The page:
"I've been waiting on the congressional delegation to do their job, but they didn't," he said. "They failed. It's time to get the word out there."
Since 2006, he and his supervisor Robert Owen, Department Service Officer for the Legion in Maine, have been working to raise awareness on the issue.
"What we're trying to do is get those people who did go to Gagetown to file a claim if they have one of the presumptive disabilities," Owen said. "The sad part is, a great many of them have passed on. They may have widows out there, and if we can swing it, they can get compensation."
Although Maine officials only invited veterans who served or trained in Gagetown in 1966-67 to register, Pelletier wants anyone who served and might be suffering from the effects of Agent Orange to file a claim with the American Legion.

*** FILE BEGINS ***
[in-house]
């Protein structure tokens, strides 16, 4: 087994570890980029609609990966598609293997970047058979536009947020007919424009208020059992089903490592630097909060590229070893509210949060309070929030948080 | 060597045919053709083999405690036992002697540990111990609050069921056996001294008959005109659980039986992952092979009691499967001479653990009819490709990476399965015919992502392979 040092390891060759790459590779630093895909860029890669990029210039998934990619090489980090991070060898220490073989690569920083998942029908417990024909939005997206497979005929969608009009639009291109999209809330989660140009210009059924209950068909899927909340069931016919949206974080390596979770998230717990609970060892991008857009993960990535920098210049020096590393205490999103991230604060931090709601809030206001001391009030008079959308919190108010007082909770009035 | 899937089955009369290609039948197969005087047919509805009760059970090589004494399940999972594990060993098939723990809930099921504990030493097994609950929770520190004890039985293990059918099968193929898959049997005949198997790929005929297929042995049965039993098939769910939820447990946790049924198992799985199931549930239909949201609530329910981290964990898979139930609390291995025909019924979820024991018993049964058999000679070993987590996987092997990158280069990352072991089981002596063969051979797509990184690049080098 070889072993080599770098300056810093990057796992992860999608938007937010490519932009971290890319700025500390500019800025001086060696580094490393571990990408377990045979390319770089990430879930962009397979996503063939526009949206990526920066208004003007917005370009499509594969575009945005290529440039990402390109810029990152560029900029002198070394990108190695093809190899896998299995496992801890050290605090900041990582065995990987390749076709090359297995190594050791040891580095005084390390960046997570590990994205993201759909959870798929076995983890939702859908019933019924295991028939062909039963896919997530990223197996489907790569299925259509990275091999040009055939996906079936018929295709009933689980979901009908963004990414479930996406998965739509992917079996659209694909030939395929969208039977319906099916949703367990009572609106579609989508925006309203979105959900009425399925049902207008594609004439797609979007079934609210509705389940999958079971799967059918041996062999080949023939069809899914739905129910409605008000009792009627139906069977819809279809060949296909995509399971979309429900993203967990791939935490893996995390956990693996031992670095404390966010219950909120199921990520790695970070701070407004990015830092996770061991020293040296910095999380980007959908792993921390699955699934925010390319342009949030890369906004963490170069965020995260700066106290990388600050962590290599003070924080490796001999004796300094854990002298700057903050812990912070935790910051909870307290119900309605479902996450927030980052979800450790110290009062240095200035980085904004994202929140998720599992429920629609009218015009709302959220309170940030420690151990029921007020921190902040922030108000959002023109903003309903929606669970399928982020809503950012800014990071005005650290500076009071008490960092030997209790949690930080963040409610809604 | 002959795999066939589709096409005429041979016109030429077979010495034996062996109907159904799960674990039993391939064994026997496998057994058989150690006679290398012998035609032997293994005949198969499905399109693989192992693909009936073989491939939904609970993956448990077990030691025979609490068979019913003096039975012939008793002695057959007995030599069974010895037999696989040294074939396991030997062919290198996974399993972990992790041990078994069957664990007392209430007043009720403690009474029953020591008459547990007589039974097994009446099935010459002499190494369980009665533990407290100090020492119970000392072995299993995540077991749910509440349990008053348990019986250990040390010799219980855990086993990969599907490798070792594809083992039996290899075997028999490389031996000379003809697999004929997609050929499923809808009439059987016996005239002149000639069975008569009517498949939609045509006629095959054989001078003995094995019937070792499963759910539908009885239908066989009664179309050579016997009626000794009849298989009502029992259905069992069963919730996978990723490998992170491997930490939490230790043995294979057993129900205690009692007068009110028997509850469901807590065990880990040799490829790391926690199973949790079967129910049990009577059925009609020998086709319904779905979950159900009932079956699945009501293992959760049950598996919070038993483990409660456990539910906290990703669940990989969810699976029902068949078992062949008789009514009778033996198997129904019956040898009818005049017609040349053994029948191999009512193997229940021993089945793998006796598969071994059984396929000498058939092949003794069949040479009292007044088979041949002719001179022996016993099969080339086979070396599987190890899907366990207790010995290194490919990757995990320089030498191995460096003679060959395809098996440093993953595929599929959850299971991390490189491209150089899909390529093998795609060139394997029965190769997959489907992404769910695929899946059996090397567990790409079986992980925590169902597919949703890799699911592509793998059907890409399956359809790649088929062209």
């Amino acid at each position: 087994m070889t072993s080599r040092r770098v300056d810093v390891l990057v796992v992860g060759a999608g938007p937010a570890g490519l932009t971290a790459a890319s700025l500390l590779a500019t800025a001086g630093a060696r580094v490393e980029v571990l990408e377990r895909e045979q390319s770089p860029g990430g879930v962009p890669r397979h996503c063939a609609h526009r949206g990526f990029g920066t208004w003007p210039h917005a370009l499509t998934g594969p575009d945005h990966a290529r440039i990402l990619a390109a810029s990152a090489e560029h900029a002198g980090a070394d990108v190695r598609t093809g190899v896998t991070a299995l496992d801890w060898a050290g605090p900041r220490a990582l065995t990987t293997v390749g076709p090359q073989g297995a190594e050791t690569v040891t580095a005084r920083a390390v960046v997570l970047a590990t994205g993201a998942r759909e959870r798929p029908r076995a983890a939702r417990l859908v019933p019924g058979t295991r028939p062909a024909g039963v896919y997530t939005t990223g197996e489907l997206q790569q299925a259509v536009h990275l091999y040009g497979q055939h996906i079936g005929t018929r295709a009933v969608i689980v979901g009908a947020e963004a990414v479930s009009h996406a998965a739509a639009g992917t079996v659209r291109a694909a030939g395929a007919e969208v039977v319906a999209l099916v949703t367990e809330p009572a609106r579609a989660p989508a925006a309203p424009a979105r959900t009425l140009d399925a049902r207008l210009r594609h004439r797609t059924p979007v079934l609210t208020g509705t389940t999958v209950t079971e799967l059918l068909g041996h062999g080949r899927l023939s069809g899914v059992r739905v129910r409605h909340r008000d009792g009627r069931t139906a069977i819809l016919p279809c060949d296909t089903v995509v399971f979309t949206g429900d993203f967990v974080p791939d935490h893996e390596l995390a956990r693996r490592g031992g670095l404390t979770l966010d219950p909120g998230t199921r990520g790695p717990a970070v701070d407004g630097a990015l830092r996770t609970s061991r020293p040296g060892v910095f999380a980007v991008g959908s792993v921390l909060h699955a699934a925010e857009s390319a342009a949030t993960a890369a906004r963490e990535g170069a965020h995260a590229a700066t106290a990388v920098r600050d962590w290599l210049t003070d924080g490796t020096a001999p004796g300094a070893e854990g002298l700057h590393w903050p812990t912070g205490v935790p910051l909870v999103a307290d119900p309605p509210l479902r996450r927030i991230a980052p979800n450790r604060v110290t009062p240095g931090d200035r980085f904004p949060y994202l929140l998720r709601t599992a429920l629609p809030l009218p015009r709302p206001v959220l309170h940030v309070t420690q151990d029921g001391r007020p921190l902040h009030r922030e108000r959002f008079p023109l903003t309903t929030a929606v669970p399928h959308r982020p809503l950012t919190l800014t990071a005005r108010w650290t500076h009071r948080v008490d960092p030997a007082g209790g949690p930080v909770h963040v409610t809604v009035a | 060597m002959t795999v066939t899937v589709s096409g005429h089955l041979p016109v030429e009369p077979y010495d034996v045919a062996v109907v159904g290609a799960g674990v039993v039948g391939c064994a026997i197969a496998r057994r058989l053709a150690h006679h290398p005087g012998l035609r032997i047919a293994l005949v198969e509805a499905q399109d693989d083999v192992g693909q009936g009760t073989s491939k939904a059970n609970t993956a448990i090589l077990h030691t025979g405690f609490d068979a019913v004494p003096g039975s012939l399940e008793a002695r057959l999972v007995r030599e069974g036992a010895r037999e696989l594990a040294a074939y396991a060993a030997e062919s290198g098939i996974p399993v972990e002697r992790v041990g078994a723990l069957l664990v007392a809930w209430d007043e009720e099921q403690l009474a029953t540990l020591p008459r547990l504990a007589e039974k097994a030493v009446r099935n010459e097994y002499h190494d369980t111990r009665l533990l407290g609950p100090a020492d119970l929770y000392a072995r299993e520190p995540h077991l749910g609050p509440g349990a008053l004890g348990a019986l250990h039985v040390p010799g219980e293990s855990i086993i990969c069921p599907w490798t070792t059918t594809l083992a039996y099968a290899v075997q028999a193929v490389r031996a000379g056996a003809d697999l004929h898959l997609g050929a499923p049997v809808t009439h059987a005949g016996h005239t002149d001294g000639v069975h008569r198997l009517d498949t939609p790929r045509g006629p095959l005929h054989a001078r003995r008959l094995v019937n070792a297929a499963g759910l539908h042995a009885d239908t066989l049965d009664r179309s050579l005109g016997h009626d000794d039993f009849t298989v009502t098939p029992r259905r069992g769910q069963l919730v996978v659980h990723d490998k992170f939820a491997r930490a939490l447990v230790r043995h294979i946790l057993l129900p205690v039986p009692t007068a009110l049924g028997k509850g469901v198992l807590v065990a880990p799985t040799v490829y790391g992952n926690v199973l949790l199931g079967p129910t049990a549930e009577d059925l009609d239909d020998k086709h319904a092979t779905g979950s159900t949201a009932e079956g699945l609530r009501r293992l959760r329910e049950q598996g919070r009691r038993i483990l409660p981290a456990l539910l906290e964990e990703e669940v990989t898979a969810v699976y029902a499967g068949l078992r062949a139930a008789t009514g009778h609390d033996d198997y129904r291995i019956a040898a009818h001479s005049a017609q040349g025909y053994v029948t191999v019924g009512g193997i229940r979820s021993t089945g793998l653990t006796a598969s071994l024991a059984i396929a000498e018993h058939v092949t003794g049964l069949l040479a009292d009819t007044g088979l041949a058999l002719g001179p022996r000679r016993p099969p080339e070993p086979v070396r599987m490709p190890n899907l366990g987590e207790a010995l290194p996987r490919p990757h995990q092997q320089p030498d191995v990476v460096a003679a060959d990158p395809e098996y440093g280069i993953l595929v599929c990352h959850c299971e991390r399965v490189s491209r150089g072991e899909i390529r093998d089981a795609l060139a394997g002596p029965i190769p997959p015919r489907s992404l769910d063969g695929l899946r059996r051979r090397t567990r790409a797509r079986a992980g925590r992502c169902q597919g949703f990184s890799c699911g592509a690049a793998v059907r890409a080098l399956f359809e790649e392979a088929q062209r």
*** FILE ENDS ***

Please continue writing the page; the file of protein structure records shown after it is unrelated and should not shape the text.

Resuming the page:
Conditions related to Agent Orange include prostate cancer, Hodgkin's disease, respiratory cancers and Parkinson's disease, among others.
A Canadian veteran of the Black Watch 2nd Battalion - a Royal Highland regiment that originated in Scotland - is suing the government for lung cancer he says he got from serving in Gagetown.
The veteran, Gary Goode, said he was diagnosed with lung cancer in 2005, and had his lung removed a month later.
He said he is one of approximately 3,000 members of a class action suit seeking compensation from the Canadian government for exposure to the defoliant.
Although he was given $20,000 through an ex gratia - a non-obligatory - payment from his government, he said Veterans Affairs Canada has not given him a pension.
"By giving me that ($20,000, the government is) saying that 'yes, there is a problem, and yes, these chemicals caused the disease and sickness'," he said.